Review for Avengers: Age of Ultron
The first time around, this is where I quit on the Marvel Cinematic Universe. I hadn’t watched them all at the time, but by far, most of the films that had come before this one, while adding pieces to the overall story, stood alone enough to be enjoyed in their own right. And while I did watch a few films after this in the continuity, like Guardians of the Galaxy, it’s with Age of Ultron that I felt that the reliance on interconnectivity and the ongoing narrative meant that the films wouldn’t stand alone any more. At the very least, I felt that each movie should start with a “Previously in the MCU” recap to get audiences caught up. Anyway, now that I’ve gone all-in on this cinematic franchise, I can finally sit down and watch Avengers: Age of Ultron without any annoying gaps in my appreciation.
The Avengers are on a mission to clean up the remnants of Hydra, while Thor sees an opportunity to recover Loki’s sceptre, following the events of Captain America: The Winter Soldier. The Hydra base in Sokovia is the most heavily guarded however, and it’s where Hydra do their most advanced research, including the ‘enhanced’ Maximoff twins, Wanda and Pietro. Pietro is lightning fast, and Wanda has telepathic and telekinetic powers, and they give the Avengers a hard time when they assault the base and retrieve the sceptre.
It’s with the after-effects of Wanda’s manipulations that Tony Stark seizes an opportunity with the sceptre, or rather the glowing stone at the heart of the artefact. It seems alive, aware, an AI far beyond his own intelligent computer, J.A.R.V.I.S. And that is just the ticket for his Ultron program, an intelligent shield to bring peace to the world, and protect it from enemies from without. And as usually happens in these cases, Stark designed Ultron without an off-switch.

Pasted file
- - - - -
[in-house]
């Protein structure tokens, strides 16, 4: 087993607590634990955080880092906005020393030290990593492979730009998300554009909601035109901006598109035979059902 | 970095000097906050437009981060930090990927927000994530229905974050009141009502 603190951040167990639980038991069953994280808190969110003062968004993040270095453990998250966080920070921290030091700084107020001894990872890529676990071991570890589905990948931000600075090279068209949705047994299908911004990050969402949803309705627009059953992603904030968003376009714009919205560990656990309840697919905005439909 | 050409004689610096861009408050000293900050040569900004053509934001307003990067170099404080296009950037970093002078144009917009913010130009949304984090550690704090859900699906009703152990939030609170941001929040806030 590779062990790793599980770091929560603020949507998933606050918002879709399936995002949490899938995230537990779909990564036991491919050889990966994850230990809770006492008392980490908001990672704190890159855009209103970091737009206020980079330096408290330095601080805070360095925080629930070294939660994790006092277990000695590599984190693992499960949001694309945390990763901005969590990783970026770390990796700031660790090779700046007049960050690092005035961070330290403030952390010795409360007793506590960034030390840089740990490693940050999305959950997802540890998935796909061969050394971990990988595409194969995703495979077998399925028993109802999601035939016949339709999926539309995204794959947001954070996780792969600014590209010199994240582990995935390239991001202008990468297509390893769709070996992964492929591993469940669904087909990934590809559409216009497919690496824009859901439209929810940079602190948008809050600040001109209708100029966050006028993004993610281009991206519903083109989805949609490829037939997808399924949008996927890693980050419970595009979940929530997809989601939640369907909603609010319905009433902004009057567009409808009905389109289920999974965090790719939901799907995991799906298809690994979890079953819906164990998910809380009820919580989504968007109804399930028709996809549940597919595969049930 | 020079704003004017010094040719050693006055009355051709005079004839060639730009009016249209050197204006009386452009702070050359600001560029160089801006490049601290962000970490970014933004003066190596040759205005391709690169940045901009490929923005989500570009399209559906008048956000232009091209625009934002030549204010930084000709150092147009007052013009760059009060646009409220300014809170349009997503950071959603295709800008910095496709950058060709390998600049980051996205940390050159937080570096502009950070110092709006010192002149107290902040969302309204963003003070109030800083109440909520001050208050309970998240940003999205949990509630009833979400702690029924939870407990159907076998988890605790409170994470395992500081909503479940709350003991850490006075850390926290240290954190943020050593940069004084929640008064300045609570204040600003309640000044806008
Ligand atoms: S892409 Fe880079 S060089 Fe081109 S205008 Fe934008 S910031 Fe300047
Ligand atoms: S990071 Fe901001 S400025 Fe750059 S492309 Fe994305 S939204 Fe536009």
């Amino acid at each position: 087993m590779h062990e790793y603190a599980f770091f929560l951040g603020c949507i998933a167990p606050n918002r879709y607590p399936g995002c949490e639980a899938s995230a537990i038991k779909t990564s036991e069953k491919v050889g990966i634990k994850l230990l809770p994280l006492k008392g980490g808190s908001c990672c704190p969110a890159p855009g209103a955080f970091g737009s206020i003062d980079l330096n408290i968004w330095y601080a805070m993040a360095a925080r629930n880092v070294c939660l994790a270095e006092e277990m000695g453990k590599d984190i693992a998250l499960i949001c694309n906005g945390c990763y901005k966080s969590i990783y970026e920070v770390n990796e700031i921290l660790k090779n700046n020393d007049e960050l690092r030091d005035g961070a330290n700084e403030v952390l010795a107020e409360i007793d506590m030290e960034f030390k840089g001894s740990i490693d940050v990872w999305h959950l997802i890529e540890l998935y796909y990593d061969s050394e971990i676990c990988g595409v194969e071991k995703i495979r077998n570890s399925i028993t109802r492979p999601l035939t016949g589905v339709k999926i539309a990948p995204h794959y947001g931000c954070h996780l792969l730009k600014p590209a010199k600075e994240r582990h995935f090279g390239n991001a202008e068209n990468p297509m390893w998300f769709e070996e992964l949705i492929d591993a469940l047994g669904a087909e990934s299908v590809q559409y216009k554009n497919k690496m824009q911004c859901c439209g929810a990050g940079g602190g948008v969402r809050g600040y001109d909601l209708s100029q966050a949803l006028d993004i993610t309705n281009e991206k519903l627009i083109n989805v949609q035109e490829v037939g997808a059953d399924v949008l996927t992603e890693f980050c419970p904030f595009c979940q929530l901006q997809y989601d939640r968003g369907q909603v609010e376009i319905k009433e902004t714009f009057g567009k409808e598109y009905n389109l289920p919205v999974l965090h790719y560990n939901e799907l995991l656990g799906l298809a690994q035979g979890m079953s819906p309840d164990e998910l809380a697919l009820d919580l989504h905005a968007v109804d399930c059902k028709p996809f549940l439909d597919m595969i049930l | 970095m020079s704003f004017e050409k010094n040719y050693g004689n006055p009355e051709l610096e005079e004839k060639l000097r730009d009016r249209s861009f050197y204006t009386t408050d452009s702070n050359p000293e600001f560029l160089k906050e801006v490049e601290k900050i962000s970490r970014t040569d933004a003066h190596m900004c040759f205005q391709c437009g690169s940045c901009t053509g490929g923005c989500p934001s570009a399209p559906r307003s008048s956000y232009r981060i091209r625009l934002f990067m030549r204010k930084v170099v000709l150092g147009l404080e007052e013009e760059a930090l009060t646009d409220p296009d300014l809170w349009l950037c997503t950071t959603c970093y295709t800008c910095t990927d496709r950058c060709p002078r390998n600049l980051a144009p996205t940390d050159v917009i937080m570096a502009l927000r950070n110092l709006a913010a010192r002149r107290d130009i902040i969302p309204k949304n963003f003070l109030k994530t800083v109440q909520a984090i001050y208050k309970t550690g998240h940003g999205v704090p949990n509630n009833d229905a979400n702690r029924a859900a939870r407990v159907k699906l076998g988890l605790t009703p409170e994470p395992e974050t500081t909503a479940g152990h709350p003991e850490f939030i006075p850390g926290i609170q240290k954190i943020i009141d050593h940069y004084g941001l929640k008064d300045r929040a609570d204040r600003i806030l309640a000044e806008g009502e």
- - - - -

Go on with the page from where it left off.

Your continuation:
Avengers: Age of Ultron gets a 2.40:1 widescreen 1080p transfer, with the choice between DTS-HD MA 7.1 Surround English, DTS 5.1 Surround Spanish, Dolby Digital 5.1 Surround Hindi, and Dolby Digital 2.0 Stereo English Audio Descriptive, with subtitles in English, Danish, Finnish, Norwegian, Swedish, Spanish and Portuguese. There’s nothing to really criticise about an impeccable transfer of a modern era blockbuster movie. The image is clear and sharp, and the subdued palette comes across with consistency. Detail levels are excellent, and there are no visible signs of compression. The audio is immersive and impactful when the story demands. The only nit to pick is with the overabundance of CGI, and Age of Ultron doesn’t even ease you into it, beginning with an action sequence that looks more cartoon than live action.
You get one disc in a BD Amaray case and the disc autoplays with a trailer for Ant-Man, before loading up an animated menu. On the disc you’ll find the following extras.
From the Inside Out – Making of Avengers: Age of Ultron (20:54)
The Infinite Six (7:28)
Global Adventure (3:01)
Deleted & Extended Scenes x4 with optional director’s commentary (12:04)
Gag Reel (3:37)
Audio Commentary with Director Joss Whedon
I think The Winter Soldier and Iron Man 3 spoiled me when it comes to expectations for this franchise, as Avengers: Age of Ultron is very much back in the comic book movie vernacular. This doesn’t offer a new twist into another genre to make things interesting. It’s also hardly the most original of stories, and could easily have been called Age of Skynet instead. It’s also not the smartest of films, with a couple of plot points that don’t stand up to any serious scrutiny. It’s a dispiriting reminder that sometimes a comic book movie is just that, a comic book movie.